1.6 Michelson-Morley Experiment
1.7 Einstein’s Postulates of Special Theory of Relativity
1.8 Galilean Transformation
1.9 Lorentz Transformations
1.10 Inverse Lorentz Transformations Equations
1.11 Consequences of Lorentz Transformations
1.12 Twin Paradox in Special Relativity
1.13 Transformation of Velocities or Addition of Velocities
1.14 Variation of Mass with Velocity
1.15 Expression for the Relativistic Kinetic Energy
1.16 Einstein’s Mass-Energy Relation
1.17 Relativistic Relation between Energy and Momentum
1.18 Massless Particles
1.19 Examples of Mass–Energy Relation
1.20 Concept of Rest Mass of Photon

Chapter 2 Wave Mechanics
2.1 Introduction
2.2 Black Body Radiation
2.3 Planck’s Quantum Theory and Radiation Law
2.4 Wave-Particle Duality
2.5 de-Broglie Hypothesis
2.6 de-Broglie’s Wavelength
2.7 de-Broglie Wavelength for a Free Particle in Terms of its Kinetic Energy
2.8 Analysis of Matter Wave or de-Broglie Wave
2.9 Davisson and Germer Experiment
2.10 Bohr’s Quantization Condition
2.11 Phase Velocity and Group Velocity
2.12 Phase Velocity of de-Broglie Waves
2.13 Heisenberg’s Uncertainty Principle
2.14 Schrödinger Wave Equation
2.15 Physical Interpretation of Wave Function y
2.16 Normalized Wave Function
2.17 Properties of Wave Function
2.18 Eigenvalues and Eigenfunctions
2.19 Applications of Schrödinger Wave Equations
2.20 Energy Eigenvalues
2.21 Eigenfunction (Normalization of Wave Function)

Chapter 3 Wave Optics: Interference
3.1 Introduction
3.2 Interference of Light
3.3 Superposition
3.4 Types of Interference
3.5 Theory of Interference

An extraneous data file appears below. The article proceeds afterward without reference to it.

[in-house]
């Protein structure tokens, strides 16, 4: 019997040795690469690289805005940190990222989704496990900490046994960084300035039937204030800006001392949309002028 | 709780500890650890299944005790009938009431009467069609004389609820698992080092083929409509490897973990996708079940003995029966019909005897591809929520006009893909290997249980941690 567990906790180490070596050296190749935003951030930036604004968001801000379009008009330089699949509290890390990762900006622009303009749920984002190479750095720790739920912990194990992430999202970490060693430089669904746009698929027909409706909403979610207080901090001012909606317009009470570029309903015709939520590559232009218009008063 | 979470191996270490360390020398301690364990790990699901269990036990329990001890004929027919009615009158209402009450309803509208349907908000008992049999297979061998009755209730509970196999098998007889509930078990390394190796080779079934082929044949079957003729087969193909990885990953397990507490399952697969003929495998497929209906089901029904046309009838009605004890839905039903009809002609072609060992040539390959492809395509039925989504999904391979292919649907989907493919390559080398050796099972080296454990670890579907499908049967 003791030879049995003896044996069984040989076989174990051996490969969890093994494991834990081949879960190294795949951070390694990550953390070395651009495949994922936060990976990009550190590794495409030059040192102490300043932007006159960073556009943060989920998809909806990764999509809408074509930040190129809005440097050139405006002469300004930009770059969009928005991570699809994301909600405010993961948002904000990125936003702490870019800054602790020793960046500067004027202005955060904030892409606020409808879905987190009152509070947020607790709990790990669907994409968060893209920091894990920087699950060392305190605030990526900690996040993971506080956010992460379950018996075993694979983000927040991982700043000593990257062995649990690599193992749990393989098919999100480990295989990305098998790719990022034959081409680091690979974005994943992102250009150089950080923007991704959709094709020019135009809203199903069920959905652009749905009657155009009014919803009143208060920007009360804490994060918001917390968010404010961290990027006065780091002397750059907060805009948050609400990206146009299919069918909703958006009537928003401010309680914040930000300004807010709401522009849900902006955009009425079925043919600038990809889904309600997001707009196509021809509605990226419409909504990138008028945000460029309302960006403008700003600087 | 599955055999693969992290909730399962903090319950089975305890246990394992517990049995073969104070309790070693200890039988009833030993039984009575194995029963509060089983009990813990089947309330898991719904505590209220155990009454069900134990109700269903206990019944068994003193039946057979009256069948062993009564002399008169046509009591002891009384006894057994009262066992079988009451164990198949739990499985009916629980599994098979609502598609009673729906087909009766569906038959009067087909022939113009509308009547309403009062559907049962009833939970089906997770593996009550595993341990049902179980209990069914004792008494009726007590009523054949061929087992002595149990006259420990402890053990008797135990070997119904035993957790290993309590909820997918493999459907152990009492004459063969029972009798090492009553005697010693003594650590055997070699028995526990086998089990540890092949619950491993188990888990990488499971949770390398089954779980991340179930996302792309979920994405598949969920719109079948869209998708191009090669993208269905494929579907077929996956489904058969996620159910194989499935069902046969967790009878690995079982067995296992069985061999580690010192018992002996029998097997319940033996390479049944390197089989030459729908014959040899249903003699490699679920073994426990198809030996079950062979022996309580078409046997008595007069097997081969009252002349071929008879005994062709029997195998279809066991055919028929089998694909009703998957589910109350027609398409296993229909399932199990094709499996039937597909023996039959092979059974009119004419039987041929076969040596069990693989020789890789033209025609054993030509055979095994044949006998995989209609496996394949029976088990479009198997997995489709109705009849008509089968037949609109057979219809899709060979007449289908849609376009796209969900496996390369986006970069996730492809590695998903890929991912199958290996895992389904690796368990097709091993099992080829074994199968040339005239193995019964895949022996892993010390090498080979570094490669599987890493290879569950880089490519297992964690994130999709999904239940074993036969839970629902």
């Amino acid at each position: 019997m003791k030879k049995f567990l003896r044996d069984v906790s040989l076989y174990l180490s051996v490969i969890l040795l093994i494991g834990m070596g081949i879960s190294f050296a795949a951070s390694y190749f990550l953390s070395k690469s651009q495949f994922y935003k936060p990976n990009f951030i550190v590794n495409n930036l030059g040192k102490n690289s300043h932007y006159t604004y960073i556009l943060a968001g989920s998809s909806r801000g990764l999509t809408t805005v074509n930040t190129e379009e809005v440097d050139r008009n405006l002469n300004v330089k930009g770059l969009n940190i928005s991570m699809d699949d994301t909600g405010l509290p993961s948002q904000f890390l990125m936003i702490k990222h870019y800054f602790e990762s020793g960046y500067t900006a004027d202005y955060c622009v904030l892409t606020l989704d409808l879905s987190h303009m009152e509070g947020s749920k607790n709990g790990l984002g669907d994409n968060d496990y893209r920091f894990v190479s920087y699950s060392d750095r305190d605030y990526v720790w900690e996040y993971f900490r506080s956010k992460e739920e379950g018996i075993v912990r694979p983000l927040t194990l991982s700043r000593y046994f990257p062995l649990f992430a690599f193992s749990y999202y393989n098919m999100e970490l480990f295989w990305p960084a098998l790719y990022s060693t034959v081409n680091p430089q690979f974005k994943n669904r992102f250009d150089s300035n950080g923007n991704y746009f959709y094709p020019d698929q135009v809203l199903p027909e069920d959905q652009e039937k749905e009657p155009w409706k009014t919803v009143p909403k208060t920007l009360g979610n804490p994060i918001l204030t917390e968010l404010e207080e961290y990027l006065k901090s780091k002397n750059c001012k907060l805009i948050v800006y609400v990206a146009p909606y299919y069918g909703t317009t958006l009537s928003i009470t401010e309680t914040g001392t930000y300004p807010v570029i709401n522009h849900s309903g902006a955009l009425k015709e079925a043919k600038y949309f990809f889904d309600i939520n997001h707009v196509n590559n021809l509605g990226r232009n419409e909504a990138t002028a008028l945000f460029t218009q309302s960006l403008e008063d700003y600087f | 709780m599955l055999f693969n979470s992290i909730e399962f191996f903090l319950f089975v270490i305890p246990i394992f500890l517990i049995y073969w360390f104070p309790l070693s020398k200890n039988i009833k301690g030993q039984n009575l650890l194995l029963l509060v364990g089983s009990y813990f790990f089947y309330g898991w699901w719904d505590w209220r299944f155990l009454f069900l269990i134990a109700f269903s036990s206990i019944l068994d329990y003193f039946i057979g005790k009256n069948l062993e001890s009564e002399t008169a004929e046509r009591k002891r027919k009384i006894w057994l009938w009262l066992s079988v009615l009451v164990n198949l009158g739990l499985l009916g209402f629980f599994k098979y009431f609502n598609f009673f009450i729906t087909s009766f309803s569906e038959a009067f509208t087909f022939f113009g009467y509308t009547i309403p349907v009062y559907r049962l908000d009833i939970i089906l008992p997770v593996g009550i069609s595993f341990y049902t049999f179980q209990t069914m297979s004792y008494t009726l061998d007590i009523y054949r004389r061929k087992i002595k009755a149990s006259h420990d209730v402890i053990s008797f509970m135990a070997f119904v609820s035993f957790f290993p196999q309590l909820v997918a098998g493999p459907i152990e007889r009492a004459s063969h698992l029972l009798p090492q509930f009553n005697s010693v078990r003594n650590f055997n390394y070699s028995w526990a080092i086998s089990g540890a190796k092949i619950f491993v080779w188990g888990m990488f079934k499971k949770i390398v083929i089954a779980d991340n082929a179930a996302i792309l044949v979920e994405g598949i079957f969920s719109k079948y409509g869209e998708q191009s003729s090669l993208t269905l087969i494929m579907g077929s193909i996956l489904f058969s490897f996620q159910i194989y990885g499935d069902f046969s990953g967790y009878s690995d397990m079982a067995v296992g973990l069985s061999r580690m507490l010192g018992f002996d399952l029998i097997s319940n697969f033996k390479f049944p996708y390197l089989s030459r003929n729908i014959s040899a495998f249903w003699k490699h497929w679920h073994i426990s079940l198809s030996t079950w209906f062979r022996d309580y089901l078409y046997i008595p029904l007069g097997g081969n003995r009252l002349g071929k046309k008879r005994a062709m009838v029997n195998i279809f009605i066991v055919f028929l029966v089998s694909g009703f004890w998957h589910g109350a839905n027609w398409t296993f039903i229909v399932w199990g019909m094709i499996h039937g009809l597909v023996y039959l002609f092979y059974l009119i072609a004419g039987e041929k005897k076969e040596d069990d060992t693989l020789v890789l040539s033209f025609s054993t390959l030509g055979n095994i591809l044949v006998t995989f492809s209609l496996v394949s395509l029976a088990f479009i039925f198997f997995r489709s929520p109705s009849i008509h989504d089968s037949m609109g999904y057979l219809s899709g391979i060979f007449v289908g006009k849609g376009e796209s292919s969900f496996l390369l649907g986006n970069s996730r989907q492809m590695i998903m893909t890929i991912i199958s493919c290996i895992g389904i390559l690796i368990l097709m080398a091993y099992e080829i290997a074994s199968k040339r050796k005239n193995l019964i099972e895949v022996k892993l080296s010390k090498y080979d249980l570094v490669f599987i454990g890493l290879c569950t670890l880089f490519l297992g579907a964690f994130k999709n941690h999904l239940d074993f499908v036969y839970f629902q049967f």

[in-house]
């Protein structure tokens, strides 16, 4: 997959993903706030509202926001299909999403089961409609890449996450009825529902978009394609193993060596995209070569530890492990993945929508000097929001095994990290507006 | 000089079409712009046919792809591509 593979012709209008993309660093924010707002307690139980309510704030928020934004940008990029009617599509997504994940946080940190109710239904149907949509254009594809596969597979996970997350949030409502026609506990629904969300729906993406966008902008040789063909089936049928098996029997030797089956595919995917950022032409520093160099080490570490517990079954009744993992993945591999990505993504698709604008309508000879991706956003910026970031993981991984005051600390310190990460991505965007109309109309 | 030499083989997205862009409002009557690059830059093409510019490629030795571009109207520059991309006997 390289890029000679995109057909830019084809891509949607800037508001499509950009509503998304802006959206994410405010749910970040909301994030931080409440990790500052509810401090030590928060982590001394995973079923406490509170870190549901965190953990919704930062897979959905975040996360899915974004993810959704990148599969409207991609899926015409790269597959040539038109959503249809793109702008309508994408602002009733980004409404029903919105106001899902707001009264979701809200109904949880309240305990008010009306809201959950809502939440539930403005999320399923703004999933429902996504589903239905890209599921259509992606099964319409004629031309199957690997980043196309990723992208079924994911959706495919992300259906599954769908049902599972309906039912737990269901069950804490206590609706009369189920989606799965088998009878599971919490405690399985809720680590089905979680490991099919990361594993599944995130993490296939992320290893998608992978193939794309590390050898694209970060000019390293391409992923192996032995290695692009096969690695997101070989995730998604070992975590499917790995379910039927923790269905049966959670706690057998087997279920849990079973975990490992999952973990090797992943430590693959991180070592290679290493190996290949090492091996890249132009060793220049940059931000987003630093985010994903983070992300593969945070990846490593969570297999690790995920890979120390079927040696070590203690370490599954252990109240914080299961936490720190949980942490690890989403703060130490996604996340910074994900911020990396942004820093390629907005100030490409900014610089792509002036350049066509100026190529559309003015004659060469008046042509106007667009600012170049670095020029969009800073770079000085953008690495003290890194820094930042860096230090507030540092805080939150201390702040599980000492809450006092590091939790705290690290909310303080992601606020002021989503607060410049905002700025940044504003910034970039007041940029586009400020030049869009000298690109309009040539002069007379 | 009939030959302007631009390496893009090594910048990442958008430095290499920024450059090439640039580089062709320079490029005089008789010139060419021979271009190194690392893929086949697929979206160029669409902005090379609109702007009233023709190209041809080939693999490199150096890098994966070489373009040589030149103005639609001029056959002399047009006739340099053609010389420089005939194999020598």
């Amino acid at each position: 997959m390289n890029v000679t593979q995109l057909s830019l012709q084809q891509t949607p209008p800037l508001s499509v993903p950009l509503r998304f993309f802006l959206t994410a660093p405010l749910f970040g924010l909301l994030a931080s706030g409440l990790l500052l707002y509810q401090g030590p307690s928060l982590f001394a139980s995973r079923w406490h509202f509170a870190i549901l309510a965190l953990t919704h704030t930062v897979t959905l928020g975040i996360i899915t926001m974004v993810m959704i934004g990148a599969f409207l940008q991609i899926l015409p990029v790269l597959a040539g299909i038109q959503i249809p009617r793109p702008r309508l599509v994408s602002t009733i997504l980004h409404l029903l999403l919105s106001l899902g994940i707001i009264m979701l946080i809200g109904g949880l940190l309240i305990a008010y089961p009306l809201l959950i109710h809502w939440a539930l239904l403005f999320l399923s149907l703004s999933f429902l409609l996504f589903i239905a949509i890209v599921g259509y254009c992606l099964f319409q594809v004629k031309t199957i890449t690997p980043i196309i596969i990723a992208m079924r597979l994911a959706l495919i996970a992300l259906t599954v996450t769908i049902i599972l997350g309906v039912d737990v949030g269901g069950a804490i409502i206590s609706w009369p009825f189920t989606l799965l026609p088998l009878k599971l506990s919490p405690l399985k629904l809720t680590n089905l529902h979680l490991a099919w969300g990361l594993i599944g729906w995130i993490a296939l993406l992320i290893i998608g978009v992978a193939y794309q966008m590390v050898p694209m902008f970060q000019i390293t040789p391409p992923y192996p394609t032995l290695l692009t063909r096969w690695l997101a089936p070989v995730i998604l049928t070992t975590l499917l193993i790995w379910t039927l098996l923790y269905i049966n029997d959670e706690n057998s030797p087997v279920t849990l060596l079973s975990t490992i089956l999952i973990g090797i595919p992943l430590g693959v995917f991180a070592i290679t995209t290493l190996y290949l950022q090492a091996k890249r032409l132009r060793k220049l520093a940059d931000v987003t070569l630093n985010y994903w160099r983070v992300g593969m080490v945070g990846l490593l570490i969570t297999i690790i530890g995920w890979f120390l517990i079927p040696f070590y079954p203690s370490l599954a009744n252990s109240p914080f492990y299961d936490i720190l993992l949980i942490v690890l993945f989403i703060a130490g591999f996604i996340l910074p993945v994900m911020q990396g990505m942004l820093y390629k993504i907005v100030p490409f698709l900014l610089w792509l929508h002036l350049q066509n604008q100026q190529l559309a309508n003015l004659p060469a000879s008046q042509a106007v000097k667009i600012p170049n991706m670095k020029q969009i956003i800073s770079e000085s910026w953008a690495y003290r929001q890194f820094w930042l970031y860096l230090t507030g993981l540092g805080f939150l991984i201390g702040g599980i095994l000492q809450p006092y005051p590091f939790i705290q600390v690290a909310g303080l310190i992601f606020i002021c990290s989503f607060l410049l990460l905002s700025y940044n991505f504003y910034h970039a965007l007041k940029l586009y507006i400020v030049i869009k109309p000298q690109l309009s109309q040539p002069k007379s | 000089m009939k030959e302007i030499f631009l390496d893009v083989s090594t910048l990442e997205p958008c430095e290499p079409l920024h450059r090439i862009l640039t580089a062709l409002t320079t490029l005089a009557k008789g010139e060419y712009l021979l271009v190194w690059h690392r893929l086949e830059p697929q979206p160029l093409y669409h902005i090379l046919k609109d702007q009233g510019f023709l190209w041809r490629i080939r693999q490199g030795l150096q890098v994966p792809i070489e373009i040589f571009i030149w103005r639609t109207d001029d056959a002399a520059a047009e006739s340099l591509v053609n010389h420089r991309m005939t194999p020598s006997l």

3.6 Coherent Sources
3.7 Fringe Width
3.8 Interference in Thin Films
3.9 Colors of Thin Films
3.10 Interference in Thin Film Due to Wedge-Shaped or Thin Film Interference of
Increasing Thickness
3.11 Fringe Width
3.12 Newton Rings
3.13 Determination of the Refractive Index of a Liquid

Chapter 4 Diffraction of Light
4.1 Introduction
4.2 Classification of Diffraction
4.3 An Important Mathematical Analysis
4.4 Fraunhofer Diffraction at a Single Slit
4.5 Fraunhofer Diffraction due to Double Slit
4.6 Condition for Absent Spectra or Missing Spectra
4.7 Fraunhofer Diffraction due to N Slits or Plane Diffraction Grating
4.8 Dispersive Power of Diffraction Grating
4.9 Difference Between Prism and Grating Spectra
4.10 Resolving Power
4.11 Rayleigh’s Criterion for Resolution
4.12 Resolving Power of Plane Transmission Grating

Chapter 5 Polarization of Light
5.1 Introduction
5.2 Transverse Nature of Light
5.3 Double Refraction and Doubly Refracting Crystals
5.4 Huygen’s Theory of Double Refraction
5.5 Nicol Prism
5.6 Mathematical Treatment for Production and Analysis of Plane,
5.7 Retardation Plates
5.8 Production and Analysis of Plane, Circularly and Elliptical Polarized Light
5.9 Optical Activity
5.10 Specific Rotation

Chapter 6 Laser
6.1 Introduction
6.2 Characteristics of Laser Beam
6.3 Concept of Coherence
6.4 Absorption of Radiation
6.5 Spontaneous Emission of Radiation
6.6 Stimulated Emission of Radiation
6.7 Principle of Laser Action
6.8 Various Levels of Laser System
6.9 Ruby Laser
6.10 Helium–Neon (He–Ne) Laser
6.11 Applications of Laser

Chapter 7 Fiber Optics and Holography
7.1 Introduction
7.2 Light Propagation in an Optical Fiber
7.3 Acceptance Angle, Acceptance Cone and Numerical Aperture
7.4 Modes of Fiber and Normalized Frequency
7.5 Types of Fiber
7.6 Comparison of Single-Mode and Multimode Index Fiber
7.7 Attenuation
7.8 Dispersion
7.9 Advantages of Optical Fiber Communication